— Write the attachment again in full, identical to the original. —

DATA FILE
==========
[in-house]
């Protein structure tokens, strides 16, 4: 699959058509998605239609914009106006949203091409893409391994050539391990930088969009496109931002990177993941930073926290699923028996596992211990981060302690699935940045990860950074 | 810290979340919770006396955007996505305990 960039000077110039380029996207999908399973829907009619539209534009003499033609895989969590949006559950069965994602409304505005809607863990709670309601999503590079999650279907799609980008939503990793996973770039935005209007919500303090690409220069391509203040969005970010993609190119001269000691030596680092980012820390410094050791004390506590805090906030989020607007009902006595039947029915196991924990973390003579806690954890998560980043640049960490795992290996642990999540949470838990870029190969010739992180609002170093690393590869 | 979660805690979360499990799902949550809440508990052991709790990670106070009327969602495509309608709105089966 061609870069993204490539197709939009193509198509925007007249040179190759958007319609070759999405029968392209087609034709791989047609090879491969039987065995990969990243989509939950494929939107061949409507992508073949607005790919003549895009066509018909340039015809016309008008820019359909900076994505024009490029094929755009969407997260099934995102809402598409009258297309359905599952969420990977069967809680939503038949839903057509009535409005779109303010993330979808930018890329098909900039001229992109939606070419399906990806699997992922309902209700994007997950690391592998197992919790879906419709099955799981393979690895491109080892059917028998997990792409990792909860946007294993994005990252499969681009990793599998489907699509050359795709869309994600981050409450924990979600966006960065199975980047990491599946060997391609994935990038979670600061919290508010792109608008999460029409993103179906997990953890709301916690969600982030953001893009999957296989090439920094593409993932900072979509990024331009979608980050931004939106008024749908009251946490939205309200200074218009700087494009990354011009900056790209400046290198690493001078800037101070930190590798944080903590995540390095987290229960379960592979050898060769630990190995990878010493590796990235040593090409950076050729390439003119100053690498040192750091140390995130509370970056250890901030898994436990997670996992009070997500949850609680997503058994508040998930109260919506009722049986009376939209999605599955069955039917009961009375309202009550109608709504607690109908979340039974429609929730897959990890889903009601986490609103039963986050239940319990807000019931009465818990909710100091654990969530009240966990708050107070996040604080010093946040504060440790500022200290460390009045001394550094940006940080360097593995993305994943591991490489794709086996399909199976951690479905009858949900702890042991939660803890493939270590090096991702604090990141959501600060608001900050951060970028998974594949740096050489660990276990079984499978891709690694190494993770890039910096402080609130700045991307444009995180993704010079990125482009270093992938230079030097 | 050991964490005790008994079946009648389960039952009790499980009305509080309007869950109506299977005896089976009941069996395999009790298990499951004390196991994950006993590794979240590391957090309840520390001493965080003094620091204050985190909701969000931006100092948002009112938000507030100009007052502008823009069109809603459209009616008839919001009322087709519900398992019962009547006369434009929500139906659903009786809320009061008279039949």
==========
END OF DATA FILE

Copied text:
[in-house]
């Protein structure tokens, strides 16, 4: 699959058509998605239609914009106006949203091409893409391994050539391990930088969009496109931002990177993941930073926290699923028996596992211990981060302690699935940045990860950074 | 810290979340919770006396955007996505305990 960039000077110039380029996207999908399973829907009619539209534009003499033609895989969590949006559950069965994602409304505005809607863990709670309601999503590079999650279907799609980008939503990793996973770039935005209007919500303090690409220069391509203040969005970010993609190119001269000691030596680092980012820390410094050791004390506590805090906030989020607007009902006595039947029915196991924990973390003579806690954890998560980043640049960490795992290996642990999540949470838990870029190969010739992180609002170093690393590869 | 979660805690979360499990799902949550809440508990052991709790990670106070009327969602495509309608709105089966 061609870069993204490539197709939009193509198509925007007249040179190759958007319609070759999405029968392209087609034709791989047609090879491969039987065995990969990243989509939950494929939107061949409507992508073949607005790919003549895009066509018909340039015809016309008008820019359909900076994505024009490029094929755009969407997260099934995102809402598409009258297309359905599952969420990977069967809680939503038949839903057509009535409005779109303010993330979808930018890329098909900039001229992109939606070419399906990806699997992922309902209700994007997950690391592998197992919790879906419709099955799981393979690895491109080892059917028998997990792409990792909860946007294993994005990252499969681009990793599998489907699509050359795709869309994600981050409450924990979600966006960065199975980047990491599946060997391609994935990038979670600061919290508010792109608008999460029409993103179906997990953890709301916690969600982030953001893009999957296989090439920094593409993932900072979509990024331009979608980050931004939106008024749908009251946490939205309200200074218009700087494009990354011009900056790209400046290198690493001078800037101070930190590798944080903590995540390095987290229960379960592979050898060769630990190995990878010493590796990235040593090409950076050729390439003119100053690498040192750091140390995130509370970056250890901030898994436990997670996992009070997500949850609680997503058994508040998930109260919506009722049986009376939209999605599955069955039917009961009375309202009550109608709504607690109908979340039974429609929730897959990890889903009601986490609103039963986050239940319990807000019931009465818990909710100091654990969530009240966990708050107070996040604080010093946040504060440790500022200290460390009045001394550094940006940080360097593995993305994943591991490489794709086996399909199976951690479905009858949900702890042991939660803890493939270590090096991702604090990141959501600060608001900050951060970028998974594949740096050489660990276990079984499978891709690694190494993770890039910096402080609130700045991307444009995180993704010079990125482009270093992938230079030097 | 050991964490005790008994079946009648389960039952009790499980009305509080309007869950109506299977005896089976009941069996395999009790298990499951004390196991994950006993590794979240590391957090309840520390001493965080003094620091204050985190909701969000931006100092948002009112938000507030100009007052502008823009069109809603459209009616008839919001009322087709519900398992019962009547006369434009929500139906659903009786809320009061008279039949």